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Rep-elect Alexandria Ocasio-Cortez (D-N.Y.). Photo: Tom Williams/CQ Roll Call

More information about House Democrats' plan to create a new select committee on clean energy and global warming is emerging — and creating tension between party leaders and insurgent progressives.

Why it matters: The inside baseball reflects broader, more consequential questions and deliberations over how the party should prepare to act on climate policy if a political window for big legislation opens after the 2020 elections.

Driving the news: Via The Hill, Steny Hoyer, the No. 2 House Democrat, told reporters that the panel is not expected to have subpoena power. A leadership aide confirmed this to Axios and other outlets.

The intrigue: That drew pushback from progressive Rep.-elect Alexandria Ocasio-Cortez's office and youth-led activists pushing for a Select Committee on a "Green New Deal."

  • They envision the panel having investigative power in addition to writing a sweeping draft legislative proposal on climate, clean energy and jobs that's ready for launch in 2020.
  • Two groups backing the plan — the Sunrise Movement and Justice Democrats — accused Hoyer of offering a "toothless proposal."

What they're saying:

"Our goal is to treat Climate Change like the serious, existential threat it is by drafting an ambitious solution on the scale necessary — aka a Green New Deal — to get it done. A weak committee misses the point & endangers people."
— Alexandria Ocasio-Cortez, in a tweet
"Subpoena power is granted to committees in the standard [H]ouse rules. ... We are simply asking for what is the usual power granted to all committees."
— Saikat Chakrabarti, Ocasio-Cortez's chief of staff, via Twitter

The other side: The Democratic leadership aide said the intention not to grant subpoena power reflects how leadership envisions the new panel working with existing committees.

  • "The plan going forward will be for the select committee chair to work in close coordination with a standing committee chair should an issue arise," the aide said.
  • "Obviously depending on the issue that could be a different chair on different topics."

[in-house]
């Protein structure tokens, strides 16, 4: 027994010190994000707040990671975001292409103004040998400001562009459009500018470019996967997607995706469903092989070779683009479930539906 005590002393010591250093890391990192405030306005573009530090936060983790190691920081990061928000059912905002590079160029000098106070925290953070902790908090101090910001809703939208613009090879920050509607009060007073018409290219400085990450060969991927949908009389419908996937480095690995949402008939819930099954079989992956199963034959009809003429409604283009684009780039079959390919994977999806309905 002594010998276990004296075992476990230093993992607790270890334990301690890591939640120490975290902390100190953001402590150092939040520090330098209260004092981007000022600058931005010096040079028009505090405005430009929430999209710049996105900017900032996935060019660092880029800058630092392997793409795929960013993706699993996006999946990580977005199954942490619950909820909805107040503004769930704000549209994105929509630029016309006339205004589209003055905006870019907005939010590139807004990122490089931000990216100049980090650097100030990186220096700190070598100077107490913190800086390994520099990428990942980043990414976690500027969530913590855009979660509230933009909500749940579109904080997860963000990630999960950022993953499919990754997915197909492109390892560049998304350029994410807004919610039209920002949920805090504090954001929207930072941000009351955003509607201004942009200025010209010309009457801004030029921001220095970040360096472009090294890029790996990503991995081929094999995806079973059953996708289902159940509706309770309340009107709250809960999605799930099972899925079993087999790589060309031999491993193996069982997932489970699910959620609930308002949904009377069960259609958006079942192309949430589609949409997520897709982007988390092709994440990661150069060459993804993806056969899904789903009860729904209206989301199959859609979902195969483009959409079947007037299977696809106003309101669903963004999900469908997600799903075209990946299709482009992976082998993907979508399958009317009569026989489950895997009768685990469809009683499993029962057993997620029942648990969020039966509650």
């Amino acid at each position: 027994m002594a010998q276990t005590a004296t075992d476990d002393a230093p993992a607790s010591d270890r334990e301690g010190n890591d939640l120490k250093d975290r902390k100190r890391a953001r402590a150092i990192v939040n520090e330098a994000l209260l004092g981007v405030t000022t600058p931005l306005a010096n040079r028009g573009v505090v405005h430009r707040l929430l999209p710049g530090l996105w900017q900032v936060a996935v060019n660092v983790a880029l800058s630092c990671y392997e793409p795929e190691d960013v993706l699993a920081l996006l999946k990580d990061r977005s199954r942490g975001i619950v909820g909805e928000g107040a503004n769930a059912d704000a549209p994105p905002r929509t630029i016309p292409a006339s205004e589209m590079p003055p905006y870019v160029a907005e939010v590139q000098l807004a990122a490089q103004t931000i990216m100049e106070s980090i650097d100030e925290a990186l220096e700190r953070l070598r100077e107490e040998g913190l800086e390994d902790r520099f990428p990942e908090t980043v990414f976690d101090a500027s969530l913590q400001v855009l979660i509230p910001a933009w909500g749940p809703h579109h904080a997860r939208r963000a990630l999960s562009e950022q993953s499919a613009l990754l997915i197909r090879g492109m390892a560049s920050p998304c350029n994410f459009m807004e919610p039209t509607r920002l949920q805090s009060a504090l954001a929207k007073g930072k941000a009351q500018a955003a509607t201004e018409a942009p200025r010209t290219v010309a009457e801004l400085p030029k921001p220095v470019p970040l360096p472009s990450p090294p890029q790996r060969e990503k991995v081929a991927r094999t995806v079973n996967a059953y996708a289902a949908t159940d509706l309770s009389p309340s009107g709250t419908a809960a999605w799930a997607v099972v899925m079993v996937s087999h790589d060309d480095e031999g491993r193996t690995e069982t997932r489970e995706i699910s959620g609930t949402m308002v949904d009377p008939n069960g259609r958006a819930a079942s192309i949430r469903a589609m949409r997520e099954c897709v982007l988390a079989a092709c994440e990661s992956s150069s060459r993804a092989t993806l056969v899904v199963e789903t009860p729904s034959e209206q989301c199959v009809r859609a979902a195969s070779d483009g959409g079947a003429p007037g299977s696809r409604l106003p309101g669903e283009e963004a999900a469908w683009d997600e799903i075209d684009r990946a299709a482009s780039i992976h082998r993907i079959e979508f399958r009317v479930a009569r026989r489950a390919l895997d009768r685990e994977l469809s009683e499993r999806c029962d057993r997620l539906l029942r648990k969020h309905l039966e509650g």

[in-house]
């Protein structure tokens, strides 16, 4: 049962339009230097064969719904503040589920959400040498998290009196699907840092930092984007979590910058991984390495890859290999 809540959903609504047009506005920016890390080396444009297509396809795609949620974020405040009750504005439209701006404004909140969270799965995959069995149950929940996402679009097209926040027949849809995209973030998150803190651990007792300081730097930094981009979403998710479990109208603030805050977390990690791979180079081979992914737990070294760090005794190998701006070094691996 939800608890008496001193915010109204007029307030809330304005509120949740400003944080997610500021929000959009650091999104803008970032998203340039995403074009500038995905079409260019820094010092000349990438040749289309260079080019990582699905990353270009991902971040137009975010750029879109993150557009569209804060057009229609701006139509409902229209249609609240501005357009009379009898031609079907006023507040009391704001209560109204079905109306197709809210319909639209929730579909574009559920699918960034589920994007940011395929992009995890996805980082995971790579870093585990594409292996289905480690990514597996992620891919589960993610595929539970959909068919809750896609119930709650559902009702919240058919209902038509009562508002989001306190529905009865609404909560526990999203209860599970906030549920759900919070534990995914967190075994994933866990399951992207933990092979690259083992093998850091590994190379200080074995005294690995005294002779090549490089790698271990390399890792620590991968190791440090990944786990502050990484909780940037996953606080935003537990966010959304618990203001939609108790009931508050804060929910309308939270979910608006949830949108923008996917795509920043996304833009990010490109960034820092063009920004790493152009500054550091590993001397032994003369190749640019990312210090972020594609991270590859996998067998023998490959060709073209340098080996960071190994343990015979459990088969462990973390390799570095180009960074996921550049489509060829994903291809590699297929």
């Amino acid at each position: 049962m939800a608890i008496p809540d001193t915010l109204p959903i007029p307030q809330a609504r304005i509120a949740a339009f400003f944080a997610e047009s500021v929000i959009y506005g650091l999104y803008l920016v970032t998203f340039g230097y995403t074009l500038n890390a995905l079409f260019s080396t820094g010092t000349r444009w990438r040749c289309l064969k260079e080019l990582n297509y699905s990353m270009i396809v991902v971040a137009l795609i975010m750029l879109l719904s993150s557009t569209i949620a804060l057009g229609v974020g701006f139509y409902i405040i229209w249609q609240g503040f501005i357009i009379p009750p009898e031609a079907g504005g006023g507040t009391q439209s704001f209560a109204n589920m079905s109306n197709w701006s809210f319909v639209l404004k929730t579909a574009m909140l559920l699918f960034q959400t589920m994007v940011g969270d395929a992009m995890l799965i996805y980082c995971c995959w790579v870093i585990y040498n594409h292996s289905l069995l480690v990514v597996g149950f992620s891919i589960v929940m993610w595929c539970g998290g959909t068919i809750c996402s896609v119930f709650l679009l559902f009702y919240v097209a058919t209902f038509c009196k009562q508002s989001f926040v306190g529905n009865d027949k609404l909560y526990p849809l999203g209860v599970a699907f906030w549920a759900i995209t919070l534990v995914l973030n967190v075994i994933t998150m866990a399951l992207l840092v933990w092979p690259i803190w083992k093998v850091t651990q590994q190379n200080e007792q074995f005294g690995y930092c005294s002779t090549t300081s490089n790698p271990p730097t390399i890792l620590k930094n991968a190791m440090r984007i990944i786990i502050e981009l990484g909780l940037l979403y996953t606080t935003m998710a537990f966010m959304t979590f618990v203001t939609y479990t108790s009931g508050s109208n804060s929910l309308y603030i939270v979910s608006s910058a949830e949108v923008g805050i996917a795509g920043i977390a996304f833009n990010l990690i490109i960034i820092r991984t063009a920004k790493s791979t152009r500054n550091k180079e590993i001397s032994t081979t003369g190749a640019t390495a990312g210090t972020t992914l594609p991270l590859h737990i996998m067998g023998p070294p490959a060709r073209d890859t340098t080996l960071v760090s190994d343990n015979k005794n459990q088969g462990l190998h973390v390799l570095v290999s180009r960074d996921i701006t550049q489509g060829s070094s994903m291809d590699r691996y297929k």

Go deeper

Off the Rails

Episode 5: The secret CIA plan

Photo illustration: Aïda Amer, Sarah Grillo/Axios. Photo: Zach Gibson/Getty Images

Beginning on election night 2020 and continuing through his final days in office, Donald Trump unraveled and dragged America with him, to the point that his followers sacked the U.S. Capitol with two weeks left in his term. This Axios series takes you inside the collapse of a president.

Episode 5: Trump vs. Gina — The president becomes increasingly rash and devises a plan to tamper with the nation's intelligence command.

In his final weeks in office, after losing the election to Joe Biden, President Donald Trump embarked on a vengeful exit strategy that included a hasty and ill-thought-out plan to jam up CIA Director Gina Haspel by firing her top deputy and replacing him with a protege of Republican Congressman Devin Nunes.

Updated 2 hours ago - Politics & Policy

Coronavirus dashboard

Illustration: Annelise Capossela/Axios

  1. Health: CDC director defends agency's response to pandemic — CDC warns highly transmissible coronavirus variant could become dominant in U.S. in March.
  2. Politics: Empire State Building among hundreds to light up in Biden inauguration coronavirus tribute.
  3. Vaccine: Fauci: 100 million doses in 100 days is "absolutely" doable.
  4. Economy: Unemployment filings explode again.
  5. Tech: Kids' screen time sees a big increase.

Biden Cabinet confirmation schedule: When to watch hearings

Joe Biden and Kamala Harris on Jan. 16 in Wilmington, Delaware. Photo: Angela Weiss/AFP via Getty Images

The first hearings for President-elect Joe Biden's Cabinet nominations begin on Tuesday, with testimony from his picks to lead the departments of State, Homeland and Defense.

Why it matters: It's been a slow start for a process that usually takes place days or weeks earlier for incoming presidents. The first slate of nominees will appear on Tuesday before a Republican-controlled Senate, but that will change once the new Democratic senators-elect from Georgia are sworn in.

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